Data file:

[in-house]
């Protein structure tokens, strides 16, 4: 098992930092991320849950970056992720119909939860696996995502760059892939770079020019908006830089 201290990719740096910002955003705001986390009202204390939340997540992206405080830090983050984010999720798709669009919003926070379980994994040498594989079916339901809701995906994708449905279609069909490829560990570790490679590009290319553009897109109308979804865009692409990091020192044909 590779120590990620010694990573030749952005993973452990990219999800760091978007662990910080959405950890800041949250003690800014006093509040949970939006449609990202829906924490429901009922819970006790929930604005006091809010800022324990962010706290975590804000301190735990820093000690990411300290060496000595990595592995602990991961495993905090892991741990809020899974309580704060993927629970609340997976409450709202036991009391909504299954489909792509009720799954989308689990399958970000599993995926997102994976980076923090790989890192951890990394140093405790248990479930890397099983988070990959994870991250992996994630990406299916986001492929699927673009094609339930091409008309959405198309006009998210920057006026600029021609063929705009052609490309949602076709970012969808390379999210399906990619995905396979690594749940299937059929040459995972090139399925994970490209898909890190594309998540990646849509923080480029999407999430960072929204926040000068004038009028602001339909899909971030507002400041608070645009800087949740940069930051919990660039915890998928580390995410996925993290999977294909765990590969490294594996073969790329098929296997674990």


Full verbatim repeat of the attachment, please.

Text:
[in-house]
């Protein structure tokens, strides 16, 4: 098992930092991320849950970056992720119909939860696996995502760059892939770079020019908006830089 201290990719740096910002955003705001986390009202204390939340997540992206405080830090983050984010999720798709669009919003926070379980994994040498594989079916339901809701995906994708449905279609069909490829560990570790490679590009290319553009897109109308979804865009692409990091020192044909 590779120590990620010694990573030749952005993973452990990219999800760091978007662990910080959405950890800041949250003690800014006093509040949970939006449609990202829906924490429901009922819970006790929930604005006091809010800022324990962010706290975590804000301190735990820093000690990411300290060496000595990595592995602990991961495993905090892991741990809020899974309580704060993927629970609340997976409450709202036991009391909504299954489909792509009720799954989308689990399958970000599993995926997102994976980076923090790989890192951890990394140093405790248990479930890397099983988070990959994870991250992996994630990406299916986001492929699927673009094609339930091409008309959405198309006009998210920057006026600029021609063929705009052609490309949602076709970012969808390379999210399906990619995905396979690594749940299937059929040459995972090139399925994970490209898909890190594309998540990646849509923080480029999407999430960072929204926040000068004038009028602001339909899909971030507002400041608070645009800087949740940069930051919990660039915890998928580390995410996925993290999977294909765990590969490294594996073969790329098929296997674990």